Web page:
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    Brewing capacities at Kursk quadrupled
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    Brewing capacities at Kursk quadrupled

      When a major international beer company closed its brewery in Kursk, Russia, around ten years ago, it created a sort of beer vacuum in the region. Then, in 2012, Oleg Nosov and his business partner Grigory Davidenko decided to open their own brewery: the Kursk Beer Company Ltd. They brought many years of experience in beer distribution to the table and knew the industry inside and out. They decided to buy empty premises in Kursk and start building their first brewing plant. And now, just five years later, they built a second brewery.

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      Kursk’s first brewhouse was a Czech one, dimensioned to produce 30 hectoliters per batch. Kursk started with six brews per day and then added equipment to produce ten brews per day. The brewery utilized only 5 percent of its capacity that first year. Demand for beer grew, sales increased rapidly. Just three years later, the brewery was operating at maximum capacity, in part because its distribution area had been permanently expanded. The company owners, who were sales experts, and their team had done an excellent job.

      Now they had to think about how to produce even more beer. So, they spoke with several brewing equipment manufacturers. After the company’s president Natalia Portalimova had looked at a few reference projects in Bavarian breweries, she had made her choice: “Of all the vendors out there, Krones did the best job of convincing us that they could deliver 21st century brewing technology and expertise and excellent support at all times. Their people really know what they are doing.”

       

      Of all the vendors out there, Krones was the most convincing.

      Natalia Portalimova

      Process technology from start to finish

      Krones won the contract for the complete brewing plant, from malt intake to the bright tanks. For the new plant, Kursk Brewery built a new, two-story building with 1,200 square meters of floor space on their premises. Krones delivered the equipment and took care of electronics and technology, and the brewery’s own staff completed the electrical and mechanical installation.

       

      Classic five-piece brewhouse

      The system is designed to produce 60 hectoliters per brew, twelve brews per day. It operates at an evaporation rate of four percent and can mash in beers with wort at up to 14.5 degrees Plato.

      The brewhouse consists of:

      The remaining process technology equipment is on the ground floor an includes the following:

      This plant configuration can produce around 300,000 hectoliters per year. 

      Direct link to Freising

      The new brewery plant went into operation in August 2017, almost exactly one year from the date the contract was awarded. “The new Steinecker brewhouse made a great first impression: the very first brew was a success, and we were able to produce saleable beer right from the start,” explains Natalia Portalimova. “Of course, the most important task was to ensure that the sensory properties (appearance, aroma, flavor, and mouthfeel) were the same as those produced in our old brewhouse.”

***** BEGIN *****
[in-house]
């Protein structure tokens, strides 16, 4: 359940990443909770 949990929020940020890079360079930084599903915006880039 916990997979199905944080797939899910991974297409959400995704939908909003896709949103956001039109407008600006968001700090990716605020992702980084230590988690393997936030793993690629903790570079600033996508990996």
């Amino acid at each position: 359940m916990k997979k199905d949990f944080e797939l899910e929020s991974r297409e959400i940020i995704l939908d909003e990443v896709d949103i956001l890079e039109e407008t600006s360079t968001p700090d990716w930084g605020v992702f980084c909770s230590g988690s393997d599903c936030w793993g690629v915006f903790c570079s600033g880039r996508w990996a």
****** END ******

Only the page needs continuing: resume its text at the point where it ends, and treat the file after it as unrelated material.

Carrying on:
The new brewhouse made a great first impression: The very first brew was a success.

      Natalia Portalimova

       

      Krones had trained the brewery employees on site and installed a VPN connection for online support from our Freising plant. “The response time is very fast. We can be in touch with a specialist at Krones within minutes. That would be especially important to us in the high season, in case any questions come up. Fortunately, we don’t often need to use it,” says the company’s president, Natalia Portalimova.

      Brewing 24/7

      The new Steinecker brewhouse has increased the original plant’s capacity fourfold and also earns high marks for sustainability. “We have been able to significantly reduce energy and media consumption across the board compared with the old brewhouse, and we’re seeing far lower filtration losses,” says Portalimova. Personnel costs are also lower now, since the plant requires the same number of operating personnel as the existing, non-automated brewhouse had needed for far lower outputs. That also helps the brewery, which offers a wide range of specialty beers for specific niche markets, produce small batches of exclusive beers, including top-fermented varieties. From the very beginning, Kursk had opted not to process any unmalted grain but instead to brew exclusively with malted grain. Nevertheless, the variety of beers the brewery produces has doubled since its inception to twelve regular brews ranging from lagers to ales to hefeweizens. Kursk also makes a number of specialty beers on a rotating basis, such as an oatmeal stout, a porter, or an American Pale Ale (APA).

      The new brewing plant now operates around the clock: 24 hours a day, seven days a week, 360 days a year. Kursk Brewery has once again reached capacity.


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